A little bit of additional customization was added to the game. You earn money for playing, and that money can be spent on building up your society (a lightweight 'career' mode where you pick up events and play in a sort of mini-season against other golfer) or buying new equipment. While there are quite a few different options for tweaking your character, none of them are really all that important. You are never going to unlock all of them, but if cosmetics is your thing, you can pick from a pretty hefty variety of clothing items and customize their colors to match your tastes. About the only thing that actually can impact your golfer is which of the club sets you use. The default player one doesn't have as great a distance to the clubs as the tour set does, but it is far more forgiving of your swing motion.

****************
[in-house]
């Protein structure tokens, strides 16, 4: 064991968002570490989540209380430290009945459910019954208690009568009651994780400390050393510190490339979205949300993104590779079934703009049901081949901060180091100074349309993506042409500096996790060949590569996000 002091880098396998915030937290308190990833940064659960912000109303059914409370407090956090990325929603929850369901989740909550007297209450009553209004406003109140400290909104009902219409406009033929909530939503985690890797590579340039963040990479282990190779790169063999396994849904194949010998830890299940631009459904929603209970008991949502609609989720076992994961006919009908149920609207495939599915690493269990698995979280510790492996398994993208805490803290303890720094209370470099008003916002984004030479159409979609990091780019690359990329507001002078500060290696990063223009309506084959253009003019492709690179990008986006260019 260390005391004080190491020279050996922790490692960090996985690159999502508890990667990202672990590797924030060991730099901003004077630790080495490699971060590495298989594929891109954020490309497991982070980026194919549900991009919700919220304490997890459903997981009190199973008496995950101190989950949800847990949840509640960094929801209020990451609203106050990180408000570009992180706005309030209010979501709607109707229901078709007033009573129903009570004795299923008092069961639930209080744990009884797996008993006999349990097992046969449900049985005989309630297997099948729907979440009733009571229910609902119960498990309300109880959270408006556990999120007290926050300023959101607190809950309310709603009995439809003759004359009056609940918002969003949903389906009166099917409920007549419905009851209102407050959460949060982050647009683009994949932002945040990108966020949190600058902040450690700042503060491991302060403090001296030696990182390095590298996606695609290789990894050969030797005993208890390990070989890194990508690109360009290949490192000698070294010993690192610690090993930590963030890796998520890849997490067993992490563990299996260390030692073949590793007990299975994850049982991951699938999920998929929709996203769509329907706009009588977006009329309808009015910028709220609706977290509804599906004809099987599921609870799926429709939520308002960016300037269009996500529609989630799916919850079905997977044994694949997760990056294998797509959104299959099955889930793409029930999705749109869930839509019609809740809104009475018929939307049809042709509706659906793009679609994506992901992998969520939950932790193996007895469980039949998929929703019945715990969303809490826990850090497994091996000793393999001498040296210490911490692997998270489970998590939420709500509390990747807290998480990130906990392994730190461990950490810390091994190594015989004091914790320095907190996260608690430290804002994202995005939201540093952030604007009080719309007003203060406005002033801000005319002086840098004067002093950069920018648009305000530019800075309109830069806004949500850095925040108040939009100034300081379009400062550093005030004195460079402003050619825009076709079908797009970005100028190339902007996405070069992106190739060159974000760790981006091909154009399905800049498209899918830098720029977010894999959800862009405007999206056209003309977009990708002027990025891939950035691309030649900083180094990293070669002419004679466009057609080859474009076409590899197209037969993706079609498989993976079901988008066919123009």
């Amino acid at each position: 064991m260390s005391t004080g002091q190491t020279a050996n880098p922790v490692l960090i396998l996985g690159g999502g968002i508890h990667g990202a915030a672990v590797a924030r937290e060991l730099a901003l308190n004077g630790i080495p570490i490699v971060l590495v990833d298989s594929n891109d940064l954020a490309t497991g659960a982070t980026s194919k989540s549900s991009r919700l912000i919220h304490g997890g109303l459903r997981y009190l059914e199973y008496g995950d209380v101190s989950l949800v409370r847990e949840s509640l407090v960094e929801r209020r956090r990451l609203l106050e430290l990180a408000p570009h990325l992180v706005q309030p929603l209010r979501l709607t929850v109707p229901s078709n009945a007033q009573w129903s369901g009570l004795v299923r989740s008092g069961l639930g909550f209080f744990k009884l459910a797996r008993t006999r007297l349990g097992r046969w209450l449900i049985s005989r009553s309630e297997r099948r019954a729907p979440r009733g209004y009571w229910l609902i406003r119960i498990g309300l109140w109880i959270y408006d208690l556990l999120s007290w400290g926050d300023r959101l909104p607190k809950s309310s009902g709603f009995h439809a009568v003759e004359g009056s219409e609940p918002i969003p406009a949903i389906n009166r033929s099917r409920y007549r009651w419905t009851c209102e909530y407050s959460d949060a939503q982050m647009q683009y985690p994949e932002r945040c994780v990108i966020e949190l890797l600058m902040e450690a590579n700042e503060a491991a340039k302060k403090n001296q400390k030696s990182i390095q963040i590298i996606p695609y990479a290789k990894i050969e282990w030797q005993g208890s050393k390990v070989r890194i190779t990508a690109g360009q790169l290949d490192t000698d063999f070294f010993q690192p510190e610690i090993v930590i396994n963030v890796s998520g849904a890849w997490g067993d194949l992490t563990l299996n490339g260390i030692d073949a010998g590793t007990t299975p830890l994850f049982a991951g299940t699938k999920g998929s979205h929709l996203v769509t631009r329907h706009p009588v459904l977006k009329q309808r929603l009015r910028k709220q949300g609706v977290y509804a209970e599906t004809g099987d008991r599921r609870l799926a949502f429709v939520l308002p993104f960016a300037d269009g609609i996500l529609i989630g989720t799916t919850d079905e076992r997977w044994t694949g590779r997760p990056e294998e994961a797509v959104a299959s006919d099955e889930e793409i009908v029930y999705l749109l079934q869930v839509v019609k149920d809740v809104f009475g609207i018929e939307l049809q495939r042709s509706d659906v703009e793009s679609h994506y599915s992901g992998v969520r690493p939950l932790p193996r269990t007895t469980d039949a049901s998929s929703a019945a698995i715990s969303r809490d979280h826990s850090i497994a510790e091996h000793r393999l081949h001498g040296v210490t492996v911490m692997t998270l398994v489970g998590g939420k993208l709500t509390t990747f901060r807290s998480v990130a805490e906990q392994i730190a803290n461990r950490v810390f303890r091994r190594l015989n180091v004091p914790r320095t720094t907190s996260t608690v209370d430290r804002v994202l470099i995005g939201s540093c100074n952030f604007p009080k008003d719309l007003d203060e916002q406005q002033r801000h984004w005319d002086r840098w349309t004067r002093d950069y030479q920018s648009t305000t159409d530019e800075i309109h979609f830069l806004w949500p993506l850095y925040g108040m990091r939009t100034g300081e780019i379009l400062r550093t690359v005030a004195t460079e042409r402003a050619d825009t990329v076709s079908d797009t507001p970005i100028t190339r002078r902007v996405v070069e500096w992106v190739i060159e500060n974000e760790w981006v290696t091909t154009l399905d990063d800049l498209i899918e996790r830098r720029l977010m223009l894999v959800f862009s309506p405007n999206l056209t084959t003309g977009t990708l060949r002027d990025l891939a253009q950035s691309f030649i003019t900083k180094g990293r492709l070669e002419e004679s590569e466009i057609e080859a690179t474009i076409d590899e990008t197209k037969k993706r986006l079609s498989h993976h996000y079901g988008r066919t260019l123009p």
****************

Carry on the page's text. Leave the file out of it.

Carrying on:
The highlight of The Golf Club games however, is the course editor. Whether you wish to design your own course or not, there is a pretty robust community at play here that has designed a variety of different courses. Many players have spent hours meticulously recreating real life courses, both local and those known around the world, while others simply tap their imaginations to come up with something unique and interesting. With options to rate and favorite courses, it is easy to put together a list of them you like best, while that feedback helps to slowly notify other potential players about the quality of the constructed course. The editing tools are quite robust, but there is certainly a learning curve here. Just being able to design a course is important, but knowing what elements make a course interesting and fun to play is another matter completely.